Today price is another marketing tool. We’re still told to think otherwise, thanks to regular posts and articles that helpfully compare the differences between, say, a $500 and a $2,000 leather jacket. Those articles make price out to be the proxy for quality, with all the differences between the two presumed to indicate lower quality in the cheaper version and higher in the dearer. Price does not mean quality, as those comparisons suggest. And $500 is a huge amount of money for a piece of clothing to almost all of us.
That is, price doesn’t necessarily mean quality. Most of us veterans of the #steez wars carry the scars of at least one skirmish with the too-good-to-be-true. The new maker who turned out to be a fly-by-night or the guy with an impressive pedigree from the best houses who turned out to have nothing but that. Far more of us admit to those scars rather than the scars of paying way, way too much for mediocre quality, because the former are cheap. It’s a lot harder to admit to yourself, let alone to others, that you paid an enormous amount of money for, say, a custom suit from a famous, historically significant maker whose current staff pushes you out the door instead of making right their errors. And far fewer of us can or will pay the high prices anyway, so there’s fewer of us to report that.
You have to know what you are paying for. There are many very, very expensive makers and sellers of nice things out there. Some charge what they do because their price reflects the high price of their labor, the years of training their key staff have had, the quality of their materials, and the potential cost to them of doing whatever it takes to please the customer, including remaking a botched garment. If all of these qualities have made them famous and successful, their price will also often reflect the high rents of the address they are at. Others charge a similar price without offering all of those things, because that high price, and the heritage they market, suggestsall of the rest without them actually providing it.
Unfortunately, it’s quite hard to tell one from the other without some difficult trial and error. One easy hack for many is used clothing – even the finest clothing, custom or otherwise, rarely sells used for more than 10% of what it costs new. Sometimes, as with my favorite knitwear, the quality of some of the relatively cheap old used stuff is irreplaceable today, simply because there’s little commercial reason to make them the same way anymore.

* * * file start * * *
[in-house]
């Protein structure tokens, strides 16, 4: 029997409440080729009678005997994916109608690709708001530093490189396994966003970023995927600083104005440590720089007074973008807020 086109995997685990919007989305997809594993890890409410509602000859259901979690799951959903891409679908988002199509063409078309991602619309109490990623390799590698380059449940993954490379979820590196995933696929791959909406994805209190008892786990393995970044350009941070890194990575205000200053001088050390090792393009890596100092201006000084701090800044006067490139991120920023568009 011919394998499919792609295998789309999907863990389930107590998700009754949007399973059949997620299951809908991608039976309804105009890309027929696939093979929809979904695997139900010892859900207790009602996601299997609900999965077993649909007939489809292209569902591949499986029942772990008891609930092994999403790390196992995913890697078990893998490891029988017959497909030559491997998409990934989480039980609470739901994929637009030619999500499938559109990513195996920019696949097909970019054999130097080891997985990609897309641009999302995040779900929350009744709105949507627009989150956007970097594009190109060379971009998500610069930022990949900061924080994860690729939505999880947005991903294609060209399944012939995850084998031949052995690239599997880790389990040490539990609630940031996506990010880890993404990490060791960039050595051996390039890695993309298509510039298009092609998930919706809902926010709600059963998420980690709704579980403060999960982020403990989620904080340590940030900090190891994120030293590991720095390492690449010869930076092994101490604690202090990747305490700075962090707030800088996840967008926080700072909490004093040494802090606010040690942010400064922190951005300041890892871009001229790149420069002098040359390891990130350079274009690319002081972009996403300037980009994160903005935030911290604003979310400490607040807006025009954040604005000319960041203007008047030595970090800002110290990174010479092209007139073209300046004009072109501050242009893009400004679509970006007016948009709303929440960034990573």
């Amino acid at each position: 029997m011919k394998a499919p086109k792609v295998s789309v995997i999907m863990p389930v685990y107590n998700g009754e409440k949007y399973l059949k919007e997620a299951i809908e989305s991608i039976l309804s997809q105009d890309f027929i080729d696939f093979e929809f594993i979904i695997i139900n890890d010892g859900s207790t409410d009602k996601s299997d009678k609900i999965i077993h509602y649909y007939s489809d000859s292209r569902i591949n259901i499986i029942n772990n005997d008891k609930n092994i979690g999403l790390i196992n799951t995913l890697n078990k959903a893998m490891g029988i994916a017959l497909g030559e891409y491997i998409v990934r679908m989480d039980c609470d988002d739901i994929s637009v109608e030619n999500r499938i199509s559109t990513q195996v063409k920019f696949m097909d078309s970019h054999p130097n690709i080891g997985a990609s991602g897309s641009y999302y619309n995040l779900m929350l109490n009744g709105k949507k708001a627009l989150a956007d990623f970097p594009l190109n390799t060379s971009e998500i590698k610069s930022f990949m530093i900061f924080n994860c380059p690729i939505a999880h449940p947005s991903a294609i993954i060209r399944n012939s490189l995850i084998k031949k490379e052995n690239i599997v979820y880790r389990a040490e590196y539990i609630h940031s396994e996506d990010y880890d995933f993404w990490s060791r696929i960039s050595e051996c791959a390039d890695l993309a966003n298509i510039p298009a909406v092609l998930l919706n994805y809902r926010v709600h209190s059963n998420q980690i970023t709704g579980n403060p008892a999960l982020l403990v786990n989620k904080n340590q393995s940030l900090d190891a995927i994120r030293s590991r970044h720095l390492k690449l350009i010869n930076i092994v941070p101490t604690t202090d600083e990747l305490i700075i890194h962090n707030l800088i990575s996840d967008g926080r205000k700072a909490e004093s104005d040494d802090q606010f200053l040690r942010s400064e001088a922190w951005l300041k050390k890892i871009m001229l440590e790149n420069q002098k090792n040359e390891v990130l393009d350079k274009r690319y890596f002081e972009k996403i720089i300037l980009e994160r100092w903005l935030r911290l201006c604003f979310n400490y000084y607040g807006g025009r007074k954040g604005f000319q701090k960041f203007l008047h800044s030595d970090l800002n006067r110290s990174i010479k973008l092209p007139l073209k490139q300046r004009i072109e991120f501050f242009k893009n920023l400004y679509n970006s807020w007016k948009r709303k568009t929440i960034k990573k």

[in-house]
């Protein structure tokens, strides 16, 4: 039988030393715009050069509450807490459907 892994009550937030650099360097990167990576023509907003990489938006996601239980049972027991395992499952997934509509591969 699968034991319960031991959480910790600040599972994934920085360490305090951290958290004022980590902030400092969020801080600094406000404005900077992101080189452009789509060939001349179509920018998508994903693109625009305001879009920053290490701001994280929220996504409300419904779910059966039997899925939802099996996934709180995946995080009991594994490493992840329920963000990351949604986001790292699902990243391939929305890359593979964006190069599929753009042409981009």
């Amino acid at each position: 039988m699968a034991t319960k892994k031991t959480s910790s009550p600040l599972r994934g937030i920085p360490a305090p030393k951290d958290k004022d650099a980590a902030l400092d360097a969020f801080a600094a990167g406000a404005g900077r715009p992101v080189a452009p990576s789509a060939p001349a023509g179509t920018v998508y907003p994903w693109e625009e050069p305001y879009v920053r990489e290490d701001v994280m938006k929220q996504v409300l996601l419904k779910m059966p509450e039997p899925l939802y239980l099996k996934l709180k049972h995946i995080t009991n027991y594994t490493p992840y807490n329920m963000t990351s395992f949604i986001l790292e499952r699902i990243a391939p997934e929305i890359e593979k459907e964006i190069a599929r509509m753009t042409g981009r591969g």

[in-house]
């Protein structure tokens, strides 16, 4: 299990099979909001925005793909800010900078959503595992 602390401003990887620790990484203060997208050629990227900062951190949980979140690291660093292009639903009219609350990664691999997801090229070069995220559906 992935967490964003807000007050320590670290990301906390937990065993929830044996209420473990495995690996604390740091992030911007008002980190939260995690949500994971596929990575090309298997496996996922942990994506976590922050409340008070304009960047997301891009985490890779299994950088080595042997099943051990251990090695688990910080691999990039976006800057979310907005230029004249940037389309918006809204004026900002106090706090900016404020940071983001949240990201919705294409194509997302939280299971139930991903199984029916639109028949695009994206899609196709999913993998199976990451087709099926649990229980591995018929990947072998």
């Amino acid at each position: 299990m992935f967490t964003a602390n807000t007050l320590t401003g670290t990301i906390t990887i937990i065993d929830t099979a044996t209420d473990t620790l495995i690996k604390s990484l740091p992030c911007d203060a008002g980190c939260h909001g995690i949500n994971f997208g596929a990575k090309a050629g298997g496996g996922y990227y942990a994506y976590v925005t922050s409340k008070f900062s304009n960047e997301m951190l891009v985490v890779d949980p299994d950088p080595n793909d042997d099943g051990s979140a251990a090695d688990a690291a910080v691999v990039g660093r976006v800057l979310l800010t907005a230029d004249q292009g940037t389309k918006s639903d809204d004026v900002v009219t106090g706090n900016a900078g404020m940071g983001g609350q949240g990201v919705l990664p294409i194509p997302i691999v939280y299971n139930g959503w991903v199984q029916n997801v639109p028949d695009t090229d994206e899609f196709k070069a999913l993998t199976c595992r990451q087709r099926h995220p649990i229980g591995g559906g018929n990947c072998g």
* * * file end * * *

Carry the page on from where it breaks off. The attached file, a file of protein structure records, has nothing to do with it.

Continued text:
What are we looking for? What, really, dowe want to get? If you’re reading this, then it’s probably more than just a piece of clothing. It’s something that attracts and resonates with you, that feels almost transformative, something that is both beautiful and somehow more than just durable, but enduring.
Lasting beauty and a feeling beyond price, a feeling of revelation. No wonder we suppose it’s expensive. It doesn’t have to be, but knowing what we’re paying for is hard – costly – as well.
You can get a lot for a little in cufflinks and other somewhat disfavored articles of men’s clothing, like ties and tie clips, if you know what you’re looking for in the vintage market. My search for the links pictured here was inspired by the vintage links selected for the most wonderful store I’ve ever seen, itself too long gone. These are tiny seed pearls set into smoke-colored iridescent mother of pearl in a chased octagonal frame, double-sided like (one of my prejudices, to which my shirtmaker takes strong exception) all good cufflinks should be. They are objectively beautiful and cost me all of twenty dollars. They were exactly what I was looking for to wear with a formal shirt (my silk #tactleneck evening shirt). Mother-of-pearl, which is obtained from various oyster, mussel or abalone shells, is not very expensive. The seed pearls may be real, cultured, or sham, but they’re mounted exactly the way I wanted, looking almost free instead of imprisoned in a cabochon setting. The frames might be white gold plate (if anything) over base metal, but the pattern is delicate and the metal, however base, wonderfully patinated. I’ve seen versions of these in solid white gold or in platinum for far, far more, sometimes rendered far less elegantly. We can find cheap joys – handsome old cufflinks that do justice to the elegance of a formal shirt are just one example.
In recent years marketers have realized that they can make these sorts of objects, too, pay, an example of the new meaning of curation. Beautiful consumer goods of any price point collected, with customers now paying for someone else’s eye, and someone else’s work collecting such items. If you care enough to read this, you care enough to know that your eye, too, can be quickly trained to recognize what will give you genuine enjoyment. Often at little expense, and instead the thrill of personal discovery.